Tax cut seen boosting charity gifts

By Steven Lamb | February 9, 2006 | Last updated on February 9, 2006
2 min read

Experts in the charitable giving field are hopeful that the Conservative government of Stephen Harper will follow through on a promise to eliminate capital gains taxes on equity donations.

Such a move would have a huge impact, according to a report penned by Don Drummond, chief economist at TD Bank Financial Group. Dubbed a “sleeper tax-cut” by Drummond during the election campaign, the promise received little media attention.

“I think it will certainly be a boost to charitable giving,” says Dave Ablett, manager of advanced financial planning support at Investors Group. “I think you’ll see a significant increase in the number of people deciding to take advantage of this.”

The TD report calculates that Canadians hold a massive $1.3 trillion in equities, with capital gains accounting for half of that amount.

Ablett say that baby boomers make up the lion’s share of those who have accrued capital gains in the equity market and that this group is now realizing they have more than enough capital top fund their own retirement and now want to leave a legacy.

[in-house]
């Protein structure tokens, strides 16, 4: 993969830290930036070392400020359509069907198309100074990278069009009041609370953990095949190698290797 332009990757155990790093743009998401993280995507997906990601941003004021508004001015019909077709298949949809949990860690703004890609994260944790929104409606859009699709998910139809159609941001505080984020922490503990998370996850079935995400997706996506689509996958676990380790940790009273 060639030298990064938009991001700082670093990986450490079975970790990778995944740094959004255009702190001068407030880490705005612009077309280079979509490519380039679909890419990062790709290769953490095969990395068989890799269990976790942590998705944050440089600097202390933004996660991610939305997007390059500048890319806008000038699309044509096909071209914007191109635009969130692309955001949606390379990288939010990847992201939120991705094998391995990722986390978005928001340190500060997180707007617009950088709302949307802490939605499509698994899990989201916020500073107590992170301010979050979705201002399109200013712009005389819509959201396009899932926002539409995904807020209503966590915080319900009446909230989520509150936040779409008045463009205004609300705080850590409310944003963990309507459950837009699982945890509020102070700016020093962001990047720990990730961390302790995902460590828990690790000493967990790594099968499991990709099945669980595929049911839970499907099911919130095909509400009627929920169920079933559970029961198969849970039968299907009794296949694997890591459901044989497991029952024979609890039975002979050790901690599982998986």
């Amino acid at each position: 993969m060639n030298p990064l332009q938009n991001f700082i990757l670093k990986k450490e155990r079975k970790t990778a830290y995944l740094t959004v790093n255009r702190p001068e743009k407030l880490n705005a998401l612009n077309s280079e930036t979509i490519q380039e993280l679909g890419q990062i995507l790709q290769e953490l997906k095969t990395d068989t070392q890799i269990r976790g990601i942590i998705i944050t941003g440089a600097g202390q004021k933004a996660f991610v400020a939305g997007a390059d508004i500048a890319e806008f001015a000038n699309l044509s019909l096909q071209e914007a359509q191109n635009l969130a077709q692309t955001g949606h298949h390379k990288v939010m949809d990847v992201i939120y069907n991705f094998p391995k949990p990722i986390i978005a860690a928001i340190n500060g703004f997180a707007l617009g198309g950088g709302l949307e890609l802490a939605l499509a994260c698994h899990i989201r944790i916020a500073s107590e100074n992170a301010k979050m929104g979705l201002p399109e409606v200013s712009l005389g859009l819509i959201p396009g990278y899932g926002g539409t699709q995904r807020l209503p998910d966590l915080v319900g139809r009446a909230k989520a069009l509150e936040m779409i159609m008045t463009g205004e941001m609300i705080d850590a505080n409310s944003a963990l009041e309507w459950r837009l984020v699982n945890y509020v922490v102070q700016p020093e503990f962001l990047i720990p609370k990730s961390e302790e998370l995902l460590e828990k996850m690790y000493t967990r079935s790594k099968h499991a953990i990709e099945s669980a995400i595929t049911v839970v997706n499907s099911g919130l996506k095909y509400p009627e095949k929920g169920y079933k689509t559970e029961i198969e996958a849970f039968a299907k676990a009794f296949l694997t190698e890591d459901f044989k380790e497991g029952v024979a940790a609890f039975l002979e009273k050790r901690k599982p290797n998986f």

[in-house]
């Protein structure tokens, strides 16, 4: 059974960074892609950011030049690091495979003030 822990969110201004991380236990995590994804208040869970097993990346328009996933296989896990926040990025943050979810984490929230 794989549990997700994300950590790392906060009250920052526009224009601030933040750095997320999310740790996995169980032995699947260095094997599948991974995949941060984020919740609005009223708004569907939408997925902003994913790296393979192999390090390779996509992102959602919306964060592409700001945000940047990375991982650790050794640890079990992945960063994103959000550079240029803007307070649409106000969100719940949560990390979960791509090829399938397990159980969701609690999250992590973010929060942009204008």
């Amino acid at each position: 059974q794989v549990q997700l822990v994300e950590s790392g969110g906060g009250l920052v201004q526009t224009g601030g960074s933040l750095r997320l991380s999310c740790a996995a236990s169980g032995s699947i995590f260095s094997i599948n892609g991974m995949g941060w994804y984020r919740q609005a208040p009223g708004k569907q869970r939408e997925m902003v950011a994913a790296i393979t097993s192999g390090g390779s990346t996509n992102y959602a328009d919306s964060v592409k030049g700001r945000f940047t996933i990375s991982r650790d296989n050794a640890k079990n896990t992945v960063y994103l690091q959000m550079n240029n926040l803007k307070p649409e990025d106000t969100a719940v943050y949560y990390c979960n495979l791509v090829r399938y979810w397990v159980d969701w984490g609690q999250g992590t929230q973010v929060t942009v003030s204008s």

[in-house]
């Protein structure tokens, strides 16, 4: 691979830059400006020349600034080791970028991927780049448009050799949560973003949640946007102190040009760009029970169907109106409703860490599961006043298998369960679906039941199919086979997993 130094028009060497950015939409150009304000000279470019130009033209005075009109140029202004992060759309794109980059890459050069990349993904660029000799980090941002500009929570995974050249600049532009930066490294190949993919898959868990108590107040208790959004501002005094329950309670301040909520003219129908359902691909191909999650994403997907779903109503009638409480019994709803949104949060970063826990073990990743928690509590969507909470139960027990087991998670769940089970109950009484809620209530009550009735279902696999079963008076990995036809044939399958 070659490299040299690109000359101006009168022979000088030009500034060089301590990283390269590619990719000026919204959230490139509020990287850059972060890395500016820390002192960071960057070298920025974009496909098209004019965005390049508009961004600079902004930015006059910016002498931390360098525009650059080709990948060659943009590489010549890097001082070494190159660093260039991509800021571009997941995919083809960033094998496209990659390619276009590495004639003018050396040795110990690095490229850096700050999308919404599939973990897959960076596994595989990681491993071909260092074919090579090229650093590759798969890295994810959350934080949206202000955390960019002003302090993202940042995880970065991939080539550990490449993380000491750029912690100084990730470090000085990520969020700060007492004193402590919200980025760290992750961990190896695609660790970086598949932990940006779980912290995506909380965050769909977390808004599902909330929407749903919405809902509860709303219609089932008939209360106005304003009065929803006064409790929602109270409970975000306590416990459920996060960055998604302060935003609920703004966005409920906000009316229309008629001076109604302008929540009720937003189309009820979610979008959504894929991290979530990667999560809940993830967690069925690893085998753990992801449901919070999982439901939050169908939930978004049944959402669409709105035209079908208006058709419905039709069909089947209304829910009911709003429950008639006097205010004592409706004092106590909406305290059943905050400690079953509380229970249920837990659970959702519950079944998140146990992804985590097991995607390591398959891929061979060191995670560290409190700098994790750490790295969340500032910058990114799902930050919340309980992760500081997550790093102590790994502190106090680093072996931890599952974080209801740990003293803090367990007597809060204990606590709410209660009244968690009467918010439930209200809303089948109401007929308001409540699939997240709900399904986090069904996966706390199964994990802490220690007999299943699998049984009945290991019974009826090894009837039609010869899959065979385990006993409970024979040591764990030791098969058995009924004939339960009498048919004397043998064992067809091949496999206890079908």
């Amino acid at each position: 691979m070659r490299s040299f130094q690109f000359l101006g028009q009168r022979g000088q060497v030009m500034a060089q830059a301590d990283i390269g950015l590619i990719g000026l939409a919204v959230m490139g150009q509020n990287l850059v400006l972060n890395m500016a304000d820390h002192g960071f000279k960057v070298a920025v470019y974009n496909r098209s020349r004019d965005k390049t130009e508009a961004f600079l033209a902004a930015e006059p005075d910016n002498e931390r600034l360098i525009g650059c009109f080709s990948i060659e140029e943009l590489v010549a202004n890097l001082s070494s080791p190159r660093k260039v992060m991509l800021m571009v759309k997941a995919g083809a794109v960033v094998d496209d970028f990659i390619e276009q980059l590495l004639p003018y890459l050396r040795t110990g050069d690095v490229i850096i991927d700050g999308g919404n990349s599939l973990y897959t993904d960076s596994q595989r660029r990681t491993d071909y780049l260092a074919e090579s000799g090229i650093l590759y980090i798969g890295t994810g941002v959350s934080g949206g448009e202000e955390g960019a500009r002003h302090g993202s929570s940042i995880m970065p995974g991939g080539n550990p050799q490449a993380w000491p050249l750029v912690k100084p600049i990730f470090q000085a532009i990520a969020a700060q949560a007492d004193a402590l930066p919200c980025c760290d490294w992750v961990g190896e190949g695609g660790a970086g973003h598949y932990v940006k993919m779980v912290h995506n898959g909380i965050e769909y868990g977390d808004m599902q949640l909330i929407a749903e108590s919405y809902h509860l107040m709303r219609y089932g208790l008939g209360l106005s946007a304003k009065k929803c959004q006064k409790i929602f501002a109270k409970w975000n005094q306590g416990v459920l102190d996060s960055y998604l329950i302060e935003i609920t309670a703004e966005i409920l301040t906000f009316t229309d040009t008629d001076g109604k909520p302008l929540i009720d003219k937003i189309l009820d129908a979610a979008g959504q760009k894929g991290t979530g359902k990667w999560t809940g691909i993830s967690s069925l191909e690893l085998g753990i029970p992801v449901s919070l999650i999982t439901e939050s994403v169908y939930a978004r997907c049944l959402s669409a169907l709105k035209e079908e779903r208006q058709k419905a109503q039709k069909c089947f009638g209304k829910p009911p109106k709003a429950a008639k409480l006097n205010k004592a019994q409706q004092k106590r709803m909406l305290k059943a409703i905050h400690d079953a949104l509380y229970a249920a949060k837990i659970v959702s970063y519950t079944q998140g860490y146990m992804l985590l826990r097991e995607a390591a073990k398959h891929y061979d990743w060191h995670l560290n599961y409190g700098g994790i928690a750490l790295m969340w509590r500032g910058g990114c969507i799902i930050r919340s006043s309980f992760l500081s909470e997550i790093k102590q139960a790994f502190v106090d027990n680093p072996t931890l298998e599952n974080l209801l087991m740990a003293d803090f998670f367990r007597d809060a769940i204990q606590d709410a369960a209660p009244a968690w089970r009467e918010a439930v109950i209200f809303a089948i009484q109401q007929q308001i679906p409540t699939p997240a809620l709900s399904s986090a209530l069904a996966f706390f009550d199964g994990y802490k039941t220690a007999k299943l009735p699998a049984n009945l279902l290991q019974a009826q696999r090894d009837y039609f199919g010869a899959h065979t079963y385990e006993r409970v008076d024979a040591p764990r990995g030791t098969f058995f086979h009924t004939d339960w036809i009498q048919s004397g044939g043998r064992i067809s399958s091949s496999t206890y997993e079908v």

The current 25% inclusion rate dates back to a 1997 policy decision to encourage more private donation to charities.

“This preferential tax treatment contributed to a 190% increase in the donations of listed shares to charities between 1997 and 2000,” Drummond said in the report. “The elimination of the remaining 25%, if introduced in the Tories’ first budget, could lead to a further dramatic increase in such donations in future.”

In dollar terms, equity donations soared from $69.1 million to $200.3 million within three years.

“If this measure is passed, we expect donations of securities to charities to skyrocket,” says Jo-Anne Ryan, vice president, philanthropic advisory, TD Waterhouse. “The additional tax savings from donating securities to charity will result in a direct shift of social capital from the government’s hands to individual donors who can allocate those funds to the causes that are most important to them.”

Ablett says charitable donations have been trending higher in recent years and there is little danger of cash donations simply being cannibalized by equity donations.

“I think what it will do is shine more attention on charitable giving as a whole,” he says. “Gifts of securities will probably go up at a faster rate than what people are contributing. I think charitable giving is starting to get a higher profile now.”

Filed by Steven Lamb,,


Steven Lamb